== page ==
Smart Gardening is here to stay, new products are coming to the market every day, today we are going to review on of the most sold an popular automated indoor garden of the market: the Emsa Smart Garden.
The Emsa Smart Garden, also sold as Click&Grow is an automated hydroponic gardening system that can grow many herbs by itself. It’s an indoor garden that has a lighting system, a watering system and as self gardener the only thing you do is to plug in, put some seeds and watch them grow!
Emsa Click & Grow Smart Garden:
The company started in Estonia after an initial period of developing received venture capital funding from IKEA related companies and Groupe SEB, a French company involved in household products brands, you’ll known it for its trademarks such as Krups, Rowenta or Moulinex.
We are also convinced that Smart Gardening systems will become common in the near future, so lets see what this company has to offer:
Emsa Click&Grow versions:
Emsa Click & Grow is very similar to the Plantui capabilities, reviewed in a previous post: it includes a lighting system and a watering system that can fit many plants needs.
There are two versions of the Click&Grow Smart Garden:
There are two versions of this indoor garden: the Emsa 3 and the Emsa 9, the difference between the two of them is the available slots for growing, the name says it all, one has 3 slots, the other has 9. This means that we can grow 3 or 9 plants at a time, beside of this, both models have the same capabilities, functionality and a very similar design:
The lighting system:
A LED grow lighting system:
The light grow system is made of out LEDs, with a combination of white leds lighting and red light it offers a good spectrum for plants growth, this works well for growing plants, but it does not fit many plants blooming needs:
Most plants are sensitive to the photoperiod, the photoperiod is the physiological reactions to the amount of lighting and dark hours, on the Click&Grow this can not be really controlled, the device always has the same day/night period, 16h hours of light, 8h of night, and it can not be modified, the only thing you can to modify it is to unplug the device and plug it again to start a new cycle.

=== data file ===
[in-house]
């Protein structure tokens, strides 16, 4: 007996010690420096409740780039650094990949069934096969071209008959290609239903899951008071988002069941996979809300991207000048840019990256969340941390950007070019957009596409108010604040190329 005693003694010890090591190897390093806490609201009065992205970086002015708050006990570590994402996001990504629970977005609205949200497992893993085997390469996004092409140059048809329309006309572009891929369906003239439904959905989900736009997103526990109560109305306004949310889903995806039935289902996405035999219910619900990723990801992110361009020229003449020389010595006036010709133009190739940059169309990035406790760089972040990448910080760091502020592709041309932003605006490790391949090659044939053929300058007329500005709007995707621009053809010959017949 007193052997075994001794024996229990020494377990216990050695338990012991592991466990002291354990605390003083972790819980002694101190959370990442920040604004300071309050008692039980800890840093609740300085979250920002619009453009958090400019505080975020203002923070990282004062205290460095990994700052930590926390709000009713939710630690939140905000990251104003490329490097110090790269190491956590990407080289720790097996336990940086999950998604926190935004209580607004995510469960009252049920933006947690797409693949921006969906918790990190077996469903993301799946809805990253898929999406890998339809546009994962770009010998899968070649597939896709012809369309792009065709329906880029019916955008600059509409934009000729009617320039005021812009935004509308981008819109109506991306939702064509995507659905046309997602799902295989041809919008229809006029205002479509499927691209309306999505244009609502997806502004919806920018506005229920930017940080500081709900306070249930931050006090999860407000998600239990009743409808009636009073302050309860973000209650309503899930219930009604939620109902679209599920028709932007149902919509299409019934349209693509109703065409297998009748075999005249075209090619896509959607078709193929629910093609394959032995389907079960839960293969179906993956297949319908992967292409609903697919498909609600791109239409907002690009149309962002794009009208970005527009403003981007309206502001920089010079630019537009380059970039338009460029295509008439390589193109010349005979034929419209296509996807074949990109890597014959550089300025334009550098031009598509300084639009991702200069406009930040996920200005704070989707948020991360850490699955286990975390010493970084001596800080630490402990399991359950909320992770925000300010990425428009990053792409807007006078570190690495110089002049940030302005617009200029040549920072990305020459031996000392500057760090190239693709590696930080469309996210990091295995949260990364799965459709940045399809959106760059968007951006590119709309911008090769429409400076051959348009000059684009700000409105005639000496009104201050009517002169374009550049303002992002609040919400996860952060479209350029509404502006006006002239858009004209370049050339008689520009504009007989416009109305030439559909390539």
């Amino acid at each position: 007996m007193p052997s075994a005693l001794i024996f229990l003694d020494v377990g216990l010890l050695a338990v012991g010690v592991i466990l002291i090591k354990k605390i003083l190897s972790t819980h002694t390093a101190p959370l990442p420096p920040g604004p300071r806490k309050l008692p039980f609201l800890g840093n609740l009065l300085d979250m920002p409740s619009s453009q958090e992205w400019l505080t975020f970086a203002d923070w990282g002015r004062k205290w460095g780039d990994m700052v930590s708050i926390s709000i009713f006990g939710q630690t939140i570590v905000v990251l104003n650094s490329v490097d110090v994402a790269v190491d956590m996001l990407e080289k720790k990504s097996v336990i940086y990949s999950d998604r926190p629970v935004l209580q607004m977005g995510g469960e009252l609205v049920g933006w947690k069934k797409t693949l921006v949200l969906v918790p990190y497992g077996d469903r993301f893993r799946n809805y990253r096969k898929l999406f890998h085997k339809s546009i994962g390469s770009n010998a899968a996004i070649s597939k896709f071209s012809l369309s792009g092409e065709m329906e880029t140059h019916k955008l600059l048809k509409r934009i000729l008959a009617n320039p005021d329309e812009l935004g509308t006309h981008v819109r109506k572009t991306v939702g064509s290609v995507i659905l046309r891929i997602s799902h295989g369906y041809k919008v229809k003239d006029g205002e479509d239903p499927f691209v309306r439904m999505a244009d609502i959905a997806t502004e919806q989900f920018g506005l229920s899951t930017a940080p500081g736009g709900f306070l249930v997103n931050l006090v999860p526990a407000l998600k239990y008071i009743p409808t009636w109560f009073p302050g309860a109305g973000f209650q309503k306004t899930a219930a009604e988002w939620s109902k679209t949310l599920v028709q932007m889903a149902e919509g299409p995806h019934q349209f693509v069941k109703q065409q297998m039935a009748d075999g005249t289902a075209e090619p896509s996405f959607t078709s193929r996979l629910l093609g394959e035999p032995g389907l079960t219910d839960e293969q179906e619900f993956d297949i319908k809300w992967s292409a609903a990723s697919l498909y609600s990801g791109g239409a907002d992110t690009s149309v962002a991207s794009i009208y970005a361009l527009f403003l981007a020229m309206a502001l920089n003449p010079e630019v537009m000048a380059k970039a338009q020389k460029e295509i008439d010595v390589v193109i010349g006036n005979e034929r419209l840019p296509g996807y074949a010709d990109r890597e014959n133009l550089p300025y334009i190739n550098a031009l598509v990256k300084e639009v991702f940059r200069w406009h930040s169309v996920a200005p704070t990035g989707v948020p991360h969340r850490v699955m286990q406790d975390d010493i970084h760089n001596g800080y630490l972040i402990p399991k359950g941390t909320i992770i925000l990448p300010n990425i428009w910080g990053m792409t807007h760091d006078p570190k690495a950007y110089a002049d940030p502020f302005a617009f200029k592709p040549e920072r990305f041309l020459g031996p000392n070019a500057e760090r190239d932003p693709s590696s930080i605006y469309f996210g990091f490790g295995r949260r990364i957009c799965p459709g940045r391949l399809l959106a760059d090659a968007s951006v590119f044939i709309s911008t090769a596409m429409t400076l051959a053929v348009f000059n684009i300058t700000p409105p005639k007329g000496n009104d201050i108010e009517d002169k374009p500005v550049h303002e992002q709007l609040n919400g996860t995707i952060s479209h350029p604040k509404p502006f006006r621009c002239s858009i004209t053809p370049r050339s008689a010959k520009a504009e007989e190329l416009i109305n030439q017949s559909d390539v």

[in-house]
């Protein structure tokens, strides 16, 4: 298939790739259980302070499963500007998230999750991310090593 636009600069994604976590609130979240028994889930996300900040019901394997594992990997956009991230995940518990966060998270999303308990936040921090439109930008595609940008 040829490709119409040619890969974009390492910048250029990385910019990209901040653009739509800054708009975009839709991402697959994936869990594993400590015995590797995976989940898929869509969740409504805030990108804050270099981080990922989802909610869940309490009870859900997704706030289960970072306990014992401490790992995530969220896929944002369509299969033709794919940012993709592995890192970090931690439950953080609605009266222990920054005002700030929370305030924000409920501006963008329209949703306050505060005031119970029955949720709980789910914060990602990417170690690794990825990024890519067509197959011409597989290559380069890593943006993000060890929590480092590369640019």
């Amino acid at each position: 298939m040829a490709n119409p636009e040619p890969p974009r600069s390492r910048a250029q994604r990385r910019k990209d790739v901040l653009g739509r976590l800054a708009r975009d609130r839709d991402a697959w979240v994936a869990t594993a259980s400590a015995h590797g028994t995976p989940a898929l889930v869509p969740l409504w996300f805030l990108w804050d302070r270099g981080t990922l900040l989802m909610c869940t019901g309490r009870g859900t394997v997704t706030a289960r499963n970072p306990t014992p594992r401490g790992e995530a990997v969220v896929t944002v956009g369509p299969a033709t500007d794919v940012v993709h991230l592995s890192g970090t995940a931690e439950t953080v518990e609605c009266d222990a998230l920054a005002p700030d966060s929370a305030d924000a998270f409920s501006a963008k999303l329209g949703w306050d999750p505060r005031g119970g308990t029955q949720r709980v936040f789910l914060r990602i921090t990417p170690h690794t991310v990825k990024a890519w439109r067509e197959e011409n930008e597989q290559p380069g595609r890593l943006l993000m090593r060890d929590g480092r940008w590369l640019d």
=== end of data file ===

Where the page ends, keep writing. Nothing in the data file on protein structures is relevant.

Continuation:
But many plants needs certain amount of daily hours and night hours to bloom, from the duration of the day plants can know if it’s spring, summer or autumn, without this variations on day length, many plants aren’t able to bloom, and thus, they will never produce fruits.
So, this is a drawback to some plants, as you can not control the duration of the daily hours some plants will just never be able to bloom, I’m talking about tomatoes for example, or many flowers, but as far as you do not expect to grow them on this device you should be fine.
A standard fixed photoperiod of 16h/8h (daily hours/night)
This fixed photoperiod works certainly well for lettuces, basil plants and other vegetables that are eaten before blooming, and generally it works well for the growing stages of most plants, but that is it, do not expect to modify it because you won’t be able to.
This same drawbacks are present with the Plantui smart garden, but on the Plantui there is a little advantage, you can turn it off any time by just touching it, without having to do a hard reset of it by unplugging the device.
The watering system:
A pasive watering system: